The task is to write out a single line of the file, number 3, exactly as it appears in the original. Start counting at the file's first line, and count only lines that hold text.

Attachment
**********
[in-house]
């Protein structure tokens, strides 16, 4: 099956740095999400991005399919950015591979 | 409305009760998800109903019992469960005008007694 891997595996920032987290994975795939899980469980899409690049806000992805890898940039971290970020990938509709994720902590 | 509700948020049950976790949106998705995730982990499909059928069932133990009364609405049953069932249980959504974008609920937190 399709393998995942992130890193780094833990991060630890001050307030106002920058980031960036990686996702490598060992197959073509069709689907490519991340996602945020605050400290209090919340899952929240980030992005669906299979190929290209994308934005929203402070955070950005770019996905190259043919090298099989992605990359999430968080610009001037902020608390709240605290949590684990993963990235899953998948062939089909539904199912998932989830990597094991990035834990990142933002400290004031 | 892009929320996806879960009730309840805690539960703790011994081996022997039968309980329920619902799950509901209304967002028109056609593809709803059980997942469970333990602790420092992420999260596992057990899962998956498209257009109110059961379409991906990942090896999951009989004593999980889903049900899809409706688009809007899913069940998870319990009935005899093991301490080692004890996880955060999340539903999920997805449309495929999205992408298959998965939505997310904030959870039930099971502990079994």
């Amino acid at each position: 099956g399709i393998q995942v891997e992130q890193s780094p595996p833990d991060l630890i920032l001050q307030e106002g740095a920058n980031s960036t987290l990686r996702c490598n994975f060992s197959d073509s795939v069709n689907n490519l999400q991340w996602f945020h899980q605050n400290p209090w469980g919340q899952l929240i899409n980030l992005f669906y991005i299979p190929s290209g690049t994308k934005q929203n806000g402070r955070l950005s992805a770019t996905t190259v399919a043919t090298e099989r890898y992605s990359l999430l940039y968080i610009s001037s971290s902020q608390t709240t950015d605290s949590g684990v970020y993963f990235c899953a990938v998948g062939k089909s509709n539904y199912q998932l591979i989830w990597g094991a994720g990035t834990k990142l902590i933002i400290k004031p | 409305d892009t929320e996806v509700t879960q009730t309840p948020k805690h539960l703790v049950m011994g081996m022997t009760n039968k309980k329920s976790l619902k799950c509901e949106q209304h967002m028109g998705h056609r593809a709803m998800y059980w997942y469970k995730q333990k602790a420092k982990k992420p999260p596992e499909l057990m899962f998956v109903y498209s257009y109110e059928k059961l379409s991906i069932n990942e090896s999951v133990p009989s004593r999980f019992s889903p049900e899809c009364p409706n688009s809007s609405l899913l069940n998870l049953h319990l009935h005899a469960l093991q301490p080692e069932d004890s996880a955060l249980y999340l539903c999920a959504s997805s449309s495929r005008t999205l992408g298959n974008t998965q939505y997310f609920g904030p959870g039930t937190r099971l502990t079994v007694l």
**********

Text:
């Amino acid at each position: 099956g399709i393998q995942v891997e992130q890193s780094p595996p833990d991060l630890i920032l001050q307030e106002g740095a920058n980031s960036t987290l990686r996702c490598n994975f060992s197959d073509s795939v069709n689907n490519l999400q991340w996602f945020h899980q605050n400290p209090w469980g919340q899952l929240i899409n980030l992005f669906y991005i299979p190929s290209g690049t994308k934005q929203n806000g402070r955070l950005s992805a770019t996905t190259v399919a043919t090298e099989r890898y992605s990359l999430l940039y968080i610009s001037s971290s902020q608390t709240t950015d605290s949590g684990v970020y993963f990235c899953a990938v998948g062939k089909s509709n539904y199912q998932l591979i989830w990597g094991a994720g990035t834990k990142l902590i933002i400290k004031p | 409305d892009t929320e996806v509700t879960q009730t309840p948020k805690h539960l703790v049950m011994g081996m022997t009760n039968k309980k329920s976790l619902k799950c509901e949106q209304h967002m028109g998705h056609r593809a709803m998800y059980w997942y469970k995730q333990k602790a420092k982990k992420p999260p596992e499909l057990m899962f998956v109903y498209s257009y109110e059928k059961l379409s991906i069932n990942e090896s999951v133990p009989s004593r999980f019992s889903p049900e899809c009364p409706n688009s809007s609405l899913l069940n998870l049953h319990l009935h005899a469960l093991q301490p080692e069932d004890s996880a955060l249980y999340l539903c999920a959504s997805s449309s495929r005008t999205l992408g298959n974008t998965q939505y997310f609920g904030p959870g039930t937190r099971l502990t079994v007694l």